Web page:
by Roy (Monte) High
Over the years I’ve heard numerous people disparage the designation of wilderness areas by speaking on behalf of people with disabilities. They say that wilderness areas are unfair to the disabled because there are no roads allowed to take them there. I’ve heard it said that the designation of wilderness areas is like a slap to the face of the disabled population. As a person with a disability, I wholeheartedly disagree.
In 1983, as a 20-year-old boy, I was driving along a small winding highway between Dolores and Cortez, Colorado when five horses ran out in front of me. The ensuing collision caused a spinal cord injury that left me paralyzed, a quadriplegic with limited movement below the neck. I have now lived most of my life navigating the Earth in a wheelchair.
Before the crash I was very physically active, and spent much of my time in the great outdoors—hiking, hunting, fishing, camping, being. Some of my best memories are of traversing the tree line—hiking along rushing streams, through mountain meadows, aspen and pine, to come face to face with rocky outcroppings. Walking through the wild wonder. Otherworldly surroundings. The silence—there is sound, but no noise. Just the soothing sound of nature. I’d sit still and listen, and move on with a renewed sense of belonging. I am reminded of the connectedness of all things, that everything is one in God. I am awakened to reality, aware of my place on the sacred path I follow as a human being. O the beauty! O the peace, the exaltation of my soul! Even now, as I write these words the beauty brings me to my knees in reverence, tears roll from my eyes. The tears come not because I can no longer visit these pristine places, but because these places exist—just knowing that such beauty exists within our world brings me joy.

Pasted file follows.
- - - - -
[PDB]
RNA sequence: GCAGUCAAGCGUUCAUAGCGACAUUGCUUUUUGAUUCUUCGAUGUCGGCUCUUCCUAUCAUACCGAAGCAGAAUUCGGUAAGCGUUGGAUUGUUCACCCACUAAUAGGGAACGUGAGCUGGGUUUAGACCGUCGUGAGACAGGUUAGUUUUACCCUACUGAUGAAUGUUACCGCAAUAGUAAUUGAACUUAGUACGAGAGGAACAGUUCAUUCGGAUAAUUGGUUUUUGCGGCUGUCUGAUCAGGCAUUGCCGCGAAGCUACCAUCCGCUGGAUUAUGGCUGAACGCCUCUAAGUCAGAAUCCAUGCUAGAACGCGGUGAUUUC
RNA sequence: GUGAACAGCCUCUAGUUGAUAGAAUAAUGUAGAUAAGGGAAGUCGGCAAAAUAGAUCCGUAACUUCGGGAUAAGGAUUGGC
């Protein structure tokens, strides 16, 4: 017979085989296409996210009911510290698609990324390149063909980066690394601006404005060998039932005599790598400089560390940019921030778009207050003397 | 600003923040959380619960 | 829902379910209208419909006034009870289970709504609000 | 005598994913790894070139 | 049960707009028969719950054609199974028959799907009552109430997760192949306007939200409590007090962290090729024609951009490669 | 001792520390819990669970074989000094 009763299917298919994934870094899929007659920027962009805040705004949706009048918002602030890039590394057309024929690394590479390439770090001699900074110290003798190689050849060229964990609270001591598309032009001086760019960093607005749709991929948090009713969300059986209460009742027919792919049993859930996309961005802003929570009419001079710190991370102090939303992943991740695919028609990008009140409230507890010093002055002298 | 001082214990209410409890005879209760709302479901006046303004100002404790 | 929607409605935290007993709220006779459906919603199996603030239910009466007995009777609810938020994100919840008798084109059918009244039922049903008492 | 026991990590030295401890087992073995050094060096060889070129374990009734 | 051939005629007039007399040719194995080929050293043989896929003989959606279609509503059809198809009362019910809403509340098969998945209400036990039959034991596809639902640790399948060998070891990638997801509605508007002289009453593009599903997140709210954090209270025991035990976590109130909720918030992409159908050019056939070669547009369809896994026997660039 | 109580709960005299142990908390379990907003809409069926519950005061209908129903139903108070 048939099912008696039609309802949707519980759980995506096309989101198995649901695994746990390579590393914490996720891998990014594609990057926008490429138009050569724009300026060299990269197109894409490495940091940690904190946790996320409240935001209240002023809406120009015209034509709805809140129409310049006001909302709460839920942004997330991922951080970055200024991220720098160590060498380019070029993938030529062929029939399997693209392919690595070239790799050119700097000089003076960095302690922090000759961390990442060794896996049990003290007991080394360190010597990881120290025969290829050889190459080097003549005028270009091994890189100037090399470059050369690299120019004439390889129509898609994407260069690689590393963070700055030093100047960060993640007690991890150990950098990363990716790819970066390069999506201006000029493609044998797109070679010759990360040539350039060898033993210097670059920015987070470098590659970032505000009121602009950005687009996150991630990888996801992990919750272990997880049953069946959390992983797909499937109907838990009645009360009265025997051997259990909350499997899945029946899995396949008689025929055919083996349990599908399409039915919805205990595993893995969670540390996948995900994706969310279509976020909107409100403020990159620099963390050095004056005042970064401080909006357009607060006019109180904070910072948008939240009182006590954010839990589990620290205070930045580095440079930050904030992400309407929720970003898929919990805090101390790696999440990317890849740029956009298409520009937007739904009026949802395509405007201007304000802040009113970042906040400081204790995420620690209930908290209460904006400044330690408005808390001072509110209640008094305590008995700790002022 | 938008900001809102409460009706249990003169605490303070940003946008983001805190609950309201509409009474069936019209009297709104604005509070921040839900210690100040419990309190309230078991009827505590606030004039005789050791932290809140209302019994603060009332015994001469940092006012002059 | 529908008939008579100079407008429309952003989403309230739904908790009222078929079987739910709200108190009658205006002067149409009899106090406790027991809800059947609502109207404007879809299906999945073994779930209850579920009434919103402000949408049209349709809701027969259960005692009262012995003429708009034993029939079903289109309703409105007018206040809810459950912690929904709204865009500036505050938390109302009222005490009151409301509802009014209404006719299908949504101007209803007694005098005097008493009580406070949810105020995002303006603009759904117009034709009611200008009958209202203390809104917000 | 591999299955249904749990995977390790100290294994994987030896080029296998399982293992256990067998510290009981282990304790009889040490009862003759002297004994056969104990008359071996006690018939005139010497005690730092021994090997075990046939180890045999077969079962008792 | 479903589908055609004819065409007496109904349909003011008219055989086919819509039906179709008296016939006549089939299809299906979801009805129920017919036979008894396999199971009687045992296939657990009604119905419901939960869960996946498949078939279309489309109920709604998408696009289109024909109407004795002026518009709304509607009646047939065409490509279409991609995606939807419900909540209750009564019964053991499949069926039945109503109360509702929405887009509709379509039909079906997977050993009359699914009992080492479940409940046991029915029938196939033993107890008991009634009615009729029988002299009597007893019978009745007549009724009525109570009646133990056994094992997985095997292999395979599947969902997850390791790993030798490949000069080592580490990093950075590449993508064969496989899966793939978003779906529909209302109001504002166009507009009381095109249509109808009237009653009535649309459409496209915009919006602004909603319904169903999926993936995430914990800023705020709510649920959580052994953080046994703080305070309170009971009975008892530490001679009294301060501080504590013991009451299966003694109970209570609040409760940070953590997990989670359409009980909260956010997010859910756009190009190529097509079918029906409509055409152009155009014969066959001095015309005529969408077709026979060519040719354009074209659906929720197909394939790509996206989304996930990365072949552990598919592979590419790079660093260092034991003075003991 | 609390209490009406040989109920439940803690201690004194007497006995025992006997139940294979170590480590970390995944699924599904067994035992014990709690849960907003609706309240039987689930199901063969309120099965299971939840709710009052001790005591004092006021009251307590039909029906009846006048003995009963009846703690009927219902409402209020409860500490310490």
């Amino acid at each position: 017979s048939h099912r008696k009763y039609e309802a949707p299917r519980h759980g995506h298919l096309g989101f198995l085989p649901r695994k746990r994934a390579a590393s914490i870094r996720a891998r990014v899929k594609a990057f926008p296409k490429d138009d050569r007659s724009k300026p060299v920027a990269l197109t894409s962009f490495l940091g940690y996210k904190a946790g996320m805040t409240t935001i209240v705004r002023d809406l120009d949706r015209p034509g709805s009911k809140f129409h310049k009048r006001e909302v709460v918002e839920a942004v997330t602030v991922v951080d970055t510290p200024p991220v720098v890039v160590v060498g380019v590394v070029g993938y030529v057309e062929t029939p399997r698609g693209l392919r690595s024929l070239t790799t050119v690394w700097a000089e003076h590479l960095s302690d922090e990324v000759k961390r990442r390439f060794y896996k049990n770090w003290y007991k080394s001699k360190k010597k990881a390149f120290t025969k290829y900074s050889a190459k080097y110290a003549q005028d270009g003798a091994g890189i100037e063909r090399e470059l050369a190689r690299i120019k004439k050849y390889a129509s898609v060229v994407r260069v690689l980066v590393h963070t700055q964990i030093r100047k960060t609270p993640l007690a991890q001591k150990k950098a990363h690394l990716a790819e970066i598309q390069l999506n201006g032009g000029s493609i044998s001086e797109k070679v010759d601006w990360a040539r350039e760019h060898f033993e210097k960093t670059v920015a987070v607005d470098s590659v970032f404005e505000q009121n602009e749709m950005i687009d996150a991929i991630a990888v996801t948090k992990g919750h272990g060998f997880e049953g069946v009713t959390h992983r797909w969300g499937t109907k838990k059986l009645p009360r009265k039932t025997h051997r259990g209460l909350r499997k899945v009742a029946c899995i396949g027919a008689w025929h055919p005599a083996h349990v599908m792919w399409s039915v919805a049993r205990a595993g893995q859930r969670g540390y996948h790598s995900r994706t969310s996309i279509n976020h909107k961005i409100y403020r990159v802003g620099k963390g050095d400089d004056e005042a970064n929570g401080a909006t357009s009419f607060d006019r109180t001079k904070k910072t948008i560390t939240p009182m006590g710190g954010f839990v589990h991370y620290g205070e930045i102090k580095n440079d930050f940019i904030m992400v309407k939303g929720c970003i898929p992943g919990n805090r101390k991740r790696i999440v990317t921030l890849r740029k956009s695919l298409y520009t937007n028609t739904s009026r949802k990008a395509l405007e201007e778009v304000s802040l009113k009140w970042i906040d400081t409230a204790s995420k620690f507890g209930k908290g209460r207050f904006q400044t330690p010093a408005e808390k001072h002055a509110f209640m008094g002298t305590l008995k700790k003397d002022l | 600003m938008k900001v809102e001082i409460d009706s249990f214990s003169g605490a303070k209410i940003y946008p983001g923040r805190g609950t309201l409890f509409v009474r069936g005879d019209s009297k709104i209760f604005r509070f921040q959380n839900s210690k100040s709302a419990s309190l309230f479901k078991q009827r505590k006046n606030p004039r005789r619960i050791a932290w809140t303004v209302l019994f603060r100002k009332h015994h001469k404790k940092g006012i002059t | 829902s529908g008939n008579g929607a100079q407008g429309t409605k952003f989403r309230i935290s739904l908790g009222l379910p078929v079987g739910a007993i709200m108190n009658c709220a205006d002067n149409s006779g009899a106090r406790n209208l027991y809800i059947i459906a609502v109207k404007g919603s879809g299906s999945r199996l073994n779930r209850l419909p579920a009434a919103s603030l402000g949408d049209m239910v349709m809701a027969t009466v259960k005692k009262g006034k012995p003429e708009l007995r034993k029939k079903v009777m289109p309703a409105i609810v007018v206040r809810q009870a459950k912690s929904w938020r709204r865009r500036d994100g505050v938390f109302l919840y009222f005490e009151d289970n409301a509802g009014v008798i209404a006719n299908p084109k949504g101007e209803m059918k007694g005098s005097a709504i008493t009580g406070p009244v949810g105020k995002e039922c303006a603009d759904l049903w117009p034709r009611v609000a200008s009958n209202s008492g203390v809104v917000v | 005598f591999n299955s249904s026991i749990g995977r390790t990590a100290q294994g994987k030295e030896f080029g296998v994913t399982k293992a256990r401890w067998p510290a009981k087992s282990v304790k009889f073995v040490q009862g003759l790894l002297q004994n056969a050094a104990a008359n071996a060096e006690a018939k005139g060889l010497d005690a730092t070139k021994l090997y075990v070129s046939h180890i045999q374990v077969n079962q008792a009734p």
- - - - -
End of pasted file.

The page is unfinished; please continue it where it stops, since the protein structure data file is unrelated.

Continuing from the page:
I still love getting out into nature. There are many beautiful natural areas that I can access in my wheelchair, places I can sit where it seems as if I am out in the middle of the wilderness, where I can recharge my connection to nature, experience a sense of immediacy and enter wholly into the moment. I live in Grand Junction, Colorado. I love spending time on trails along the Colorado River and the local state parks. Wheelchair accessibility has come a long way in recent years. I am grateful. Yet, I am aware of the need for designated wilderness areas and I am grateful for the wild places where wildlife can thrive.
As a wheelchair user I have learned to adapt. There are many places that are not accessible to me, including many of my friend’s homes. I do not take this as a sign that I am not welcome. I do not expect my friends to spend thousands of dollars to remodel their houses just so that I can enter. There are many other places where we can meet, where my friends can welcome me into their hearts. Likewise, I do not expect anyone to build roads and trails over every square inch of wilderness so that I can visit in my wheelchair. Especially when I realize that my selfishness could lead to the demise of the very land I love. I love knowing that there are wild places where animals can room free without human disruption. Many species are going extinct. Some animals, such as elk, require large wildlife corridors for migration, and many species cannot survive around the noise and pollution of machines. These lands mean much more than how much money we can pump out of them—for much of God’s creation these wilderness lands are crucial for their survival.